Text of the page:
Graffiti artist has brush with the law on I-393
A freshly painted SpongeBob SquarePants looks down on I-393 from the Eastside Drive overpassTuesday, December 4, 2012. The State Police say they caught Michael Toomey of Manchester in the act of paintting the overpass on Sunday afternoon. (ALEXANDER COHN / Monitor staff) Purchase photo reprints at PhotoExtra »
A quick glance to the right while driving westbound on Interstate 393, under the Exit 2 bridge, reveals new artwork in town, but the local and state police are not real impressed.
At this spot, with cars buzzing nearby sometime after 2 p.m. Sunday, the police arrested a 35-year-old Manchester man for spray-painting colorful lettering and a cartoon superstar onto the giant rectangular piece of concrete that holds East Side Drive in place.
The state police said Michael Toomey was caught red-handed as he spray-painted images in Concord that included SpongeBob SquarePants and the word “HAZE,” in pink, purple and white lettering, onto the wall. Rubber gloves and a bag of spray-paint cans were taken as evidence.
Toomey, who the state police said works for a land surveying crew in Manchester, was charged with criminal mischief in an investigation that may lead to other related charges against him.
In a press release, the state police said they are seeking a search warrant for Toomey’s cell phone, which officials believe may contain photos of more handiwork.
“Most of these guys that do this leave their own design that is tailored to them,” said state Trooper Michael Pelletier, who responded to Sunday’s call. “What we will be doing is reaching out to local agencies, and if the same type of tagging and signatures or trademarks are in there, then this person could be charged if we investigate a lead that he also did this in other communities.”
The mural, easy to miss while driving at highway speeds, is an imposing image once noticed. It’s set back from I-393, maybe 75 feet behind nine massive girders that help support the bridge.
A floor of large bricks behind the girders angles steeply upward to the concrete slab, which looks to be about 8 feet high and 80 feet long. The facing of the rectangle is totally filled with images and writing.
To the far left stands yellow SpongeBob, skinny arms extended in both directions. The rest of the space is filled with psychedelic-style lettering, big and puffy, with the word “HAZE” clearly spelled out. A word to the far right is illegible, but looks like it might read, “DUWD.”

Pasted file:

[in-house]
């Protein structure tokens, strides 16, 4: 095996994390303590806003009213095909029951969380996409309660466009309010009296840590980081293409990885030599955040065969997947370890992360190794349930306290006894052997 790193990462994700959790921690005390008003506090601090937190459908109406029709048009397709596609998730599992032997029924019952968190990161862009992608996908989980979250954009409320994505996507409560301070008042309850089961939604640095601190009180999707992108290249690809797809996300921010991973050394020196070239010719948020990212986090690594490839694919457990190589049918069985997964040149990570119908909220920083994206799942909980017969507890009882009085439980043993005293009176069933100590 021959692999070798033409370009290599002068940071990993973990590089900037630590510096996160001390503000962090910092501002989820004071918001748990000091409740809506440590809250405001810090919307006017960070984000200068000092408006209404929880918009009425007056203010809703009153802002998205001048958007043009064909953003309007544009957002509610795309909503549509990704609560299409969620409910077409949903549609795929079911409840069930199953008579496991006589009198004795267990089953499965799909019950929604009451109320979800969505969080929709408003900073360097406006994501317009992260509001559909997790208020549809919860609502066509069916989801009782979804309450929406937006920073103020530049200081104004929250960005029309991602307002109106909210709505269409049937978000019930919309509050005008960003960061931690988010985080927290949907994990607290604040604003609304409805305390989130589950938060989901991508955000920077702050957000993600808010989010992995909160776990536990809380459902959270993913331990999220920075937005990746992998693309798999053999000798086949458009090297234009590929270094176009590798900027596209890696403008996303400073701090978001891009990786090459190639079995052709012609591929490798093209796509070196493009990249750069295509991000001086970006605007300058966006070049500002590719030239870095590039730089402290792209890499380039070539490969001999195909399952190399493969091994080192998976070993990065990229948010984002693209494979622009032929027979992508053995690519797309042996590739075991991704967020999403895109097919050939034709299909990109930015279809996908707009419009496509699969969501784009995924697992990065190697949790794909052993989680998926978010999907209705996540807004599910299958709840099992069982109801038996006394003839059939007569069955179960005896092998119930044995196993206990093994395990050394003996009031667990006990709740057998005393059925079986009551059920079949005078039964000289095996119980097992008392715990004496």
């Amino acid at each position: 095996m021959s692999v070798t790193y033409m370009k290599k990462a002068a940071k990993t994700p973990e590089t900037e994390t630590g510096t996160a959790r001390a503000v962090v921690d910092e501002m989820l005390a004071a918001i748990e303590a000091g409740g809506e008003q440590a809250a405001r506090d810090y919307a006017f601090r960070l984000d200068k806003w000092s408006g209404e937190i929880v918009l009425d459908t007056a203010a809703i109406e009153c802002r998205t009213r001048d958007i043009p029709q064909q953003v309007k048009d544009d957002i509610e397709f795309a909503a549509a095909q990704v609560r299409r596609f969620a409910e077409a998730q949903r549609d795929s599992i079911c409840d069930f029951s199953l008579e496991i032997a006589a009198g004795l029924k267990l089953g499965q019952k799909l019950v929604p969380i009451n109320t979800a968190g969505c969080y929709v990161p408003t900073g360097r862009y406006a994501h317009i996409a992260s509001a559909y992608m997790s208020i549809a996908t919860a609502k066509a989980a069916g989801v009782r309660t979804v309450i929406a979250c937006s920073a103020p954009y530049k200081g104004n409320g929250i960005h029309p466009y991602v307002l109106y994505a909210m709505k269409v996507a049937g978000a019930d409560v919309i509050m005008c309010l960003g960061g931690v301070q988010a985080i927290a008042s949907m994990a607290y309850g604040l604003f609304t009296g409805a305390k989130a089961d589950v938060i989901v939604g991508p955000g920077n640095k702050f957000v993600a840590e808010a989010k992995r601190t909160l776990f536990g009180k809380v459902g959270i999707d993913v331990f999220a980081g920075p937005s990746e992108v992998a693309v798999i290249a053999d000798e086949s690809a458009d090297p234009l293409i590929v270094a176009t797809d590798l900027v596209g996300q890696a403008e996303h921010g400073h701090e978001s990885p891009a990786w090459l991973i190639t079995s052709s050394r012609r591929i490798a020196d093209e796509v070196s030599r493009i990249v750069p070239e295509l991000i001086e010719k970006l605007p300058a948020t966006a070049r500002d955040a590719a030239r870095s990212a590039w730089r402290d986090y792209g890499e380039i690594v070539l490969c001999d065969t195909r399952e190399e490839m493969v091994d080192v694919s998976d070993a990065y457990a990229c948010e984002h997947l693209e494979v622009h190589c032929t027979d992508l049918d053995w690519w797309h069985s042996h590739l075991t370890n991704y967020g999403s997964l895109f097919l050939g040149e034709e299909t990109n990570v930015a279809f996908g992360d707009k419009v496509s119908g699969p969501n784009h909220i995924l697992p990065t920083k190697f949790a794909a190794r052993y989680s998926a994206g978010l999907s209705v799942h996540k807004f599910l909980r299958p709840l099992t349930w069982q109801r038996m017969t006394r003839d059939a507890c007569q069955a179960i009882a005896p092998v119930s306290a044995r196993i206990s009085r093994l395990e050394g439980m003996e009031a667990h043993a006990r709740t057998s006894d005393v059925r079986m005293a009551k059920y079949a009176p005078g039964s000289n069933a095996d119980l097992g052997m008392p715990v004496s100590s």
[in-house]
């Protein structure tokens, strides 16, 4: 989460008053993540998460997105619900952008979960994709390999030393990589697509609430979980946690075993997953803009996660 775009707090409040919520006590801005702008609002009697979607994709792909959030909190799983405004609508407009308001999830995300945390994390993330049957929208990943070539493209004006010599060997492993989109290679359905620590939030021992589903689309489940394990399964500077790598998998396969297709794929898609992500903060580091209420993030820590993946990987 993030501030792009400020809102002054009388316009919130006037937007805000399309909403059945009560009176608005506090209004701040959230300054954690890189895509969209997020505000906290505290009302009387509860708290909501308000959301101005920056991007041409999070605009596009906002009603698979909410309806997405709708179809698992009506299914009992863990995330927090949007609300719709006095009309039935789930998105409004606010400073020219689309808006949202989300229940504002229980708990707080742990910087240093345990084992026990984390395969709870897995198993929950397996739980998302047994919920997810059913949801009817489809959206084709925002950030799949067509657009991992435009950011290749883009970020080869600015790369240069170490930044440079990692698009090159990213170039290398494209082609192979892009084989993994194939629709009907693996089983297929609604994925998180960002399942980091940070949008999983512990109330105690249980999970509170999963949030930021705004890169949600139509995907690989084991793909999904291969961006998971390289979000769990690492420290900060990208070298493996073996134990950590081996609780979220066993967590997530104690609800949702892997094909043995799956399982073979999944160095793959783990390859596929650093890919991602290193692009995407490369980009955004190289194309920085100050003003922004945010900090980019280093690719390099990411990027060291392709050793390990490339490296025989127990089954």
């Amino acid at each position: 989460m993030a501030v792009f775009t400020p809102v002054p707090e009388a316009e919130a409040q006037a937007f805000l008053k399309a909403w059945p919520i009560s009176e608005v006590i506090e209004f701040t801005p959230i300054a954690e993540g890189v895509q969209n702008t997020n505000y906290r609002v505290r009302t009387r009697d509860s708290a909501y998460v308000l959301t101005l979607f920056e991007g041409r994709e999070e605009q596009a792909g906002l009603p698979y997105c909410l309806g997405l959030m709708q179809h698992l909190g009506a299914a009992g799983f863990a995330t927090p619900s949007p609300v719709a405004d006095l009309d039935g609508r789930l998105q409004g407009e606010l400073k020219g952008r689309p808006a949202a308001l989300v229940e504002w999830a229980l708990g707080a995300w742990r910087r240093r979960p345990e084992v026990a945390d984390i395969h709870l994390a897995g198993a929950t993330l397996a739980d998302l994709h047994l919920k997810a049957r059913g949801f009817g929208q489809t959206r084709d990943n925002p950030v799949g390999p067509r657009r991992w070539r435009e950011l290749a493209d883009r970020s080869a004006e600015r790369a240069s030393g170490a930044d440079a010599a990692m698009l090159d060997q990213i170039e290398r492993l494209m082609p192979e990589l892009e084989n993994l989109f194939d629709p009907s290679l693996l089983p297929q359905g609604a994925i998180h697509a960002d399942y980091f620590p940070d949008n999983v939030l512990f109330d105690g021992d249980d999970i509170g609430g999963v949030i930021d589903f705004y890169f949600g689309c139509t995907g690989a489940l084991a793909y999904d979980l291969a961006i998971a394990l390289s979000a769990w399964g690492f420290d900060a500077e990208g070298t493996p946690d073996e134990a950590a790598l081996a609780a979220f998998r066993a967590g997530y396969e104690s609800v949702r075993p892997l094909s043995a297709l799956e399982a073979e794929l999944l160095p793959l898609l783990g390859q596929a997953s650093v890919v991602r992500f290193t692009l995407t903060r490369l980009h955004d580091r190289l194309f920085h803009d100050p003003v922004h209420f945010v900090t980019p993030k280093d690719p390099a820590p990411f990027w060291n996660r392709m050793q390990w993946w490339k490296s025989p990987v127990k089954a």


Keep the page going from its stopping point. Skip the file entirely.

This evidence, the police believe, might reveal a pattern, leading to more charges against Toomey.
“We have materials that will hopefully show a link to other communities,” Pelletier said. “It’s very difficult to catch these people, unless you can provide proof of their signature art and take it back to them with an investigation, which is what we’re hopefully going to be able to do in this case.”
The state police were told about the crime by the Concord police, who were tipped off by a passing motorist. Both agencies converged on the scene and Toomey was arrested without incident. He was taken to police headquarters in Concord before being turned over to the state police, who are investigating the case because the crime occurred on state property.
Bill Boynton, spokesman for the Department of Transportation, was not aware of the arrest as of late yesterday afternoon. He said it’s a common occurrence and the DOT can only do so much to clean up the mess.
“Graffiti is a big and never-ending problem on sound walls and bridges,” Boynton said in an email. “I’m not sure how much we spend (to clean it). . . . it is not the highest of priorities given our funding challenges.”
Unlawful graffiti, or tagging, as the police call it, is not limited to any age bracket, said Pelletier, who’s worked with the New Hampshire State Police for 12 years. He said he was not surprised that Toomey is in his mid 30s.
“Graffiti knows no age limit,” said Pelletier, adding that it sometimes is connected to turf wars among gangs.
“To some degree and in some instances, it’s gang related, a territorial thing” Pelletier said. “However, I don’t believe that’s what it is in this case. It’s more of an art thing here. This could be a guy just posting his work.”
Toomey’s phone number was not listed in any state directory. He’ll be arraigned in Concord’s district court Jan. 7.